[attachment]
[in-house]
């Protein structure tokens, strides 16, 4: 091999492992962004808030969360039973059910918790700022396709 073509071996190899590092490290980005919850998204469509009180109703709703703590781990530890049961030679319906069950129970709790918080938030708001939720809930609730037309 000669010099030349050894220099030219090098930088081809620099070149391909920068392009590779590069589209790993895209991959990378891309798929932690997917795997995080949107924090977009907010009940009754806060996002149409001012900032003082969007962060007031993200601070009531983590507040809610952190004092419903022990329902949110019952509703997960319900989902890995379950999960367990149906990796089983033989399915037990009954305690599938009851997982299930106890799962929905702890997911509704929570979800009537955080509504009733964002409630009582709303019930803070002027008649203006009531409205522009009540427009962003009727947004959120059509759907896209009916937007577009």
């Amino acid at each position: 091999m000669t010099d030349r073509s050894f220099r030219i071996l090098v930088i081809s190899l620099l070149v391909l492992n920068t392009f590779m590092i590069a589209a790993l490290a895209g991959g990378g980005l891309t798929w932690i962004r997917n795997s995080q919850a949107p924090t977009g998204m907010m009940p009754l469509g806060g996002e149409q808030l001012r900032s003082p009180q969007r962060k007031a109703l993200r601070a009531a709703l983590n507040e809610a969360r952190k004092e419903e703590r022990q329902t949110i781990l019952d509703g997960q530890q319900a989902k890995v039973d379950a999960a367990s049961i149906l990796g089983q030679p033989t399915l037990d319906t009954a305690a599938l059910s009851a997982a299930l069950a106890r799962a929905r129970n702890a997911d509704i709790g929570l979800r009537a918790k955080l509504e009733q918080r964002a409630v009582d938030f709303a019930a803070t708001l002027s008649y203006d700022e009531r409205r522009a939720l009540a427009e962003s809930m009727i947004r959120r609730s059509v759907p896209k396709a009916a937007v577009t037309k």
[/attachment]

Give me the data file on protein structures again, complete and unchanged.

[in-house]
């Protein structure tokens, strides 16, 4: 091999492992962004808030969360039973059910918790700022396709 073509071996190899590092490290980005919850998204469509009180109703709703703590781990530890049961030679319906069950129970709790918080938030708001939720809930609730037309 000669010099030349050894220099030219090098930088081809620099070149391909920068392009590779590069589209790993895209991959990378891309798929932690997917795997995080949107924090977009907010009940009754806060996002149409001012900032003082969007962060007031993200601070009531983590507040809610952190004092419903022990329902949110019952509703997960319900989902890995379950999960367990149906990796089983033989399915037990009954305690599938009851997982299930106890799962929905702890997911509704929570979800009537955080509504009733964002409630009582709303019930803070002027008649203006009531409205522009009540427009962003009727947004959120059509759907896209009916937007577009």
């Amino acid at each position: 091999m000669t010099d030349r073509s050894f220099r030219i071996l090098v930088i081809s190899l620099l070149v391909l492992n920068t392009f590779m590092i590069a589209a790993l490290a895209g991959g990378g980005l891309t798929w932690i962004r997917n795997s995080q919850a949107p924090t977009g998204m907010m009940p009754l469509g806060g996002e149409q808030l001012r900032s003082p009180q969007r962060k007031a109703l993200r601070a009531a709703l983590n507040e809610a969360r952190k004092e419903e703590r022990q329902t949110i781990l019952d509703g997960q530890q319900a989902k890995v039973d379950a999960a367990s049961i149906l990796g089983q030679p033989t399915l037990d319906t009954a305690a599938l059910s009851a997982a299930l069950a106890r799962a929905r129970n702890a997911d509704i709790g929570l979800r009537a918790k955080l509504e009733q918080r964002a409630v009582d938030f709303a019930a803070t708001l002027s008649y203006d700022e009531r409205r522009a939720l009540a427009e962003s809930m009727i947004r959120r609730s059509v759907p896209k396709a009916a937007v577009t037309k």